PM under pressure to review treaty as tech boss extradited to America
PM under pressure to review treaty as tech boss Mike Lynch is extradited to America and faces 20 years in jail
- PM under pressure to launch review into the ‘unequal’ US extradition deal
Rishi Sunak was last night under mounting pressure to launch an urgent review into the ‘unequal’ extradition deal that has left a British tech tycoon facing 20 years in a US jail.
Former Justice Secretary Sir Robert Buckland led calls for the Prime Minister to act over the controversial agreement signed off by Tony Blair’s Labour government in 2003.
Sir Robert and fellow Tory MP Will Wragg claimed the treaty – originally drawn up to deal with international terrorists – was now extending the reach of US company laws into Britain. And they warned it was having a ‘chilling effect’ on high-tech firms and entrepreneurs investing in Britain.
Their calls came as Dr Mike Lynch, founder of the Cambridge-based software firm Autonomy that was bought by US computing giant Hewlett-Packard in 2011, was this weekend languishing in a cell in California after being extradited over fraud charges related to the £9 billion deal.
His extradition stands in stark contrast to the case of US diplomat Anne Sacoolas, who killed teenager Harry Dunn in a road accident in 2019. US authorities refused a British request to extradite her and she was handed a suspended sentence by a judge at the Old Bailey while staying in her own country.
Rishi Sunak (pictured this week) was last night under mounting pressure to launch an urgent review into the ‘unequal’ extradition deal that has left a British tech tycoon facing 20 years in a US jail
Mike Lynch, founder of software firm Autonomy, could face 20 years in prison over fraud charges relating to the £9billion sale of his company to US firm Hewlett Packard in 2011
The US-UK extradition treaty was agreed in 2003 at the height of the ‘war on terror’, in a bid to target terrorists and international criminals. It was later enshrined in a UK law that came into force in 2007.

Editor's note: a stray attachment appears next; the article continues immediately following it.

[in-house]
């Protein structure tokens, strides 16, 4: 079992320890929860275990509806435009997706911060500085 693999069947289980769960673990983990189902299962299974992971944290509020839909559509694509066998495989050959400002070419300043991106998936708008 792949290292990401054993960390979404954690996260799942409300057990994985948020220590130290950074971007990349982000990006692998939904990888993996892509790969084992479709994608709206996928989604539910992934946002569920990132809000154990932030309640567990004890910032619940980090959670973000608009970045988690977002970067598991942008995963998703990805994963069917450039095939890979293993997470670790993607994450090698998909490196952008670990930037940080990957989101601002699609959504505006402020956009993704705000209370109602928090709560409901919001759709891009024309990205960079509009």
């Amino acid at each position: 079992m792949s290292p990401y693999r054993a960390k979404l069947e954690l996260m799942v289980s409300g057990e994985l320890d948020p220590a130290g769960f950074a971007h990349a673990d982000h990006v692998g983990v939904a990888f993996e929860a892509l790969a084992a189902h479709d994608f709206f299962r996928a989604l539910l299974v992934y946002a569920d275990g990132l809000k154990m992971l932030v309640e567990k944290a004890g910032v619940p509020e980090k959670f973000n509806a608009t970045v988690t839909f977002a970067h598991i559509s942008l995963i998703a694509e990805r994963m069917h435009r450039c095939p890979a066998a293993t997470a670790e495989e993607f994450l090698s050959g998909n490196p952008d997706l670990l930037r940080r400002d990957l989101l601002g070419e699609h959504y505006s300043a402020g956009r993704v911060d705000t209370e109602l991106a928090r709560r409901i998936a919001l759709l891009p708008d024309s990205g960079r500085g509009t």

Critics, however, say the deal is one-sided and undermines UK sovereignty because, while the exact figures are unclear, more Britons appear to be extradited to the US than the other way around.
Sir Robert, who is a former Solicitor General, said the deal needed to be urgently reviewed.
‘This was brought in by the Blair Government in a post-9/11 era and now it’s being used in a way that was never envisaged,’ he said. ‘It will act as a brake on the development of high-tech and other businesses in the UK if they could fall under the remit of the US courts.
‘Why would entrepreneurs invest here if suddenly they are drawn into American lawsuits?’
Former Shadow Home Secretary David Davis told the MoS he will attempt to amend the next appropriate Bill in the House of Commons to overturn the existing extradition terms. He vowed to table amendments to stop the extradition of those charged with non-violent crimes and to force the US authorities to present a case against those they are accusing in front of British courts.
Mr Davis said he believed the move would win strong support from senior fellow Tories.
Lynch, 57, was remanded in custody on Thursday by a judge in California after arriving on a commercial flight accompanied by US marshals
‘Dr Lynch is the victim of an imbalanced treaty that allows gross miscarriages of justice to occur,’ he said. ‘If left unchanged, this situation will deter tech entrepreneurs from setting up in the UK.’
Tory MP Dominic Raab, who quit only last month as Justice Secretary, also voiced his concern about the Lynch case. ‘The more we learn about this case, the more concerning it is and the greater the spotlight on the inadequacy of the safeguards in place,’ he said.
And Hazel Grove MP Mr Wragg, chairman of the Commons Public Administration And Constitutional Affairs Committee, said: ‘There must be an immediate review of the Blair-era agreement. I shall be writing to Ministers to ask for this.
‘An unfair, unequal deal signed 20 years ago must be reviewed as soon as possible.’
Dr Lynch, once lauded as the UK’s answer to Microsoft founder Bill Gates, fought extradition for four years, arguing that he ought to be tried in Britain.
He ran out of legal avenues last month and is believed to have agreed to travel to the US and face prosecution on the understanding that he would remain on bail.
However, Lynch has now been ordered by a US judge to pay an £80 million bond, hand over his passport and be placed under 24-hour armed guard – which he has to pay for – at a property in San Francisco. He will remain in custody until these bail conditions are met.
Dr Lynch, who is married and has two teenage children, pleaded not guilty to the 17 charges he faces. A trial date has yet to be set.
The aggressive pursuit of Dr Lynch by US authorities echoes the case of the so-called ‘Natwest Three’ – Giles Darby, David Bermingham and Gary Mulgrew – who were extradited to the US in 2006, pleaded guilty to wire fraud and were each sentenced to 37 months in prison.
Mr Bermingham said: ‘The treaty was a gift to the US by Tony Blair in 2003, supposedly to help in the war against terror. It was the act of a craven and naive Government.
‘Since then, successive UK Governments of all hues have lacked the spine to do what is necessary to fix the problem, despite being well aware what needs to be done.’
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